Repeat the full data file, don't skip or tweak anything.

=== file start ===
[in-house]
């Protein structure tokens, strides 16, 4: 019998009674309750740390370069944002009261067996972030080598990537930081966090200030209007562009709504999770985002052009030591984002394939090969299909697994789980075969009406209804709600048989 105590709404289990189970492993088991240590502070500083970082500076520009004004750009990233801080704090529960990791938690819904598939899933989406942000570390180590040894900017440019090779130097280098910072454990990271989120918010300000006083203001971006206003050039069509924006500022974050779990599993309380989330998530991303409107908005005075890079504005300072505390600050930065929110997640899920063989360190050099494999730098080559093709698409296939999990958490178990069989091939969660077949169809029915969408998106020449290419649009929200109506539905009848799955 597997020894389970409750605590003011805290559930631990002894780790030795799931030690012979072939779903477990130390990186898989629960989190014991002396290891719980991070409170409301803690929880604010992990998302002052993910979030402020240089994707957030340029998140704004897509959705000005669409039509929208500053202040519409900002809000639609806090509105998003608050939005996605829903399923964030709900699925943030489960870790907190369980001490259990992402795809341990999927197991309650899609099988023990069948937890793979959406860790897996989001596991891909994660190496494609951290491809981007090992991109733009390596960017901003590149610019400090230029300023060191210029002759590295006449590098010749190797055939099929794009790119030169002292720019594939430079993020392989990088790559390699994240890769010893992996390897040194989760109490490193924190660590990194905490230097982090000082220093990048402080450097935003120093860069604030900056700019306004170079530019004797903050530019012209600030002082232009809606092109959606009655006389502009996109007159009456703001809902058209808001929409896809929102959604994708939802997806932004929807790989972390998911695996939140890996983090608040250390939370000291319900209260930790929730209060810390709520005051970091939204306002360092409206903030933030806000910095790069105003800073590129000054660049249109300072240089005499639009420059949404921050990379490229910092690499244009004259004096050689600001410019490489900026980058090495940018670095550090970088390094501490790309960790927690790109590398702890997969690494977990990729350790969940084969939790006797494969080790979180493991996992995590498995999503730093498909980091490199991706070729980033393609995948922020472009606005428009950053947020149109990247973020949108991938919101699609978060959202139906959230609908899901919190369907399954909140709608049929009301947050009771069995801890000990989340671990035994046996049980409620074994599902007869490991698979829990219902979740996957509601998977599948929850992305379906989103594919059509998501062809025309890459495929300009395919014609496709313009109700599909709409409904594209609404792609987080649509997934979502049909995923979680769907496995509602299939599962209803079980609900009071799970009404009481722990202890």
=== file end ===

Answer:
[in-house]
């Protein structure tokens, strides 16, 4: 019998009674309750740390370069944002009261067996972030080598990537930081966090200030209007562009709504999770985002052009030591984002394939090969299909697994789980075969009406209804709600048989 105590709404289990189970492993088991240590502070500083970082500076520009004004750009990233801080704090529960990791938690819904598939899933989406942000570390180590040894900017440019090779130097280098910072454990990271989120918010300000006083203001971006206003050039069509924006500022974050779990599993309380989330998530991303409107908005005075890079504005300072505390600050930065929110997640899920063989360190050099494999730098080559093709698409296939999990958490178990069989091939969660077949169809029915969408998106020449290419649009929200109506539905009848799955 597997020894389970409750605590003011805290559930631990002894780790030795799931030690012979072939779903477990130390990186898989629960989190014991002396290891719980991070409170409301803690929880604010992990998302002052993910979030402020240089994707957030340029998140704004897509959705000005669409039509929208500053202040519409900002809000639609806090509105998003608050939005996605829903399923964030709900699925943030489960870790907190369980001490259990992402795809341990999927197991309650899609099988023990069948937890793979959406860790897996989001596991891909994660190496494609951290491809981007090992991109733009390596960017901003590149610019400090230029300023060191210029002759590295006449590098010749190797055939099929794009790119030169002292720019594939430079993020392989990088790559390699994240890769010893992996390897040194989760109490490193924190660590990194905490230097982090000082220093990048402080450097935003120093860069604030900056700019306004170079530019004797903050530019012209600030002082232009809606092109959606009655006389502009996109007159009456703001809902058209808001929409896809929102959604994708939802997806932004929807790989972390998911695996939140890996983090608040250390939370000291319900209260930790929730209060810390709520005051970091939204306002360092409206903030933030806000910095790069105003800073590129000054660049249109300072240089005499639009420059949404921050990379490229910092690499244009004259004096050689600001410019490489900026980058090495940018670095550090970088390094501490790309960790927690790109590398702890997969690494977990990729350790969940084969939790006797494969080790979180493991996992995590498995999503730093498909980091490199991706070729980033393609995948922020472009606005428009950053947020149109990247973020949108991938919101699609978060959202139906959230609908899901919190369907399954909140709608049929009301947050009771069995801890000990989340671990035994046996049980409620074994599902007869490991698979829990219902979740996957509601998977599948929850992305379906989103594919059509998501062809025309890459495929300009395919014609496709313009109700599909709409409904594209609404792609987080649509997934979502049909995923979680769907496995509602299939599962209803079980609900009071799970009404009481722990202890």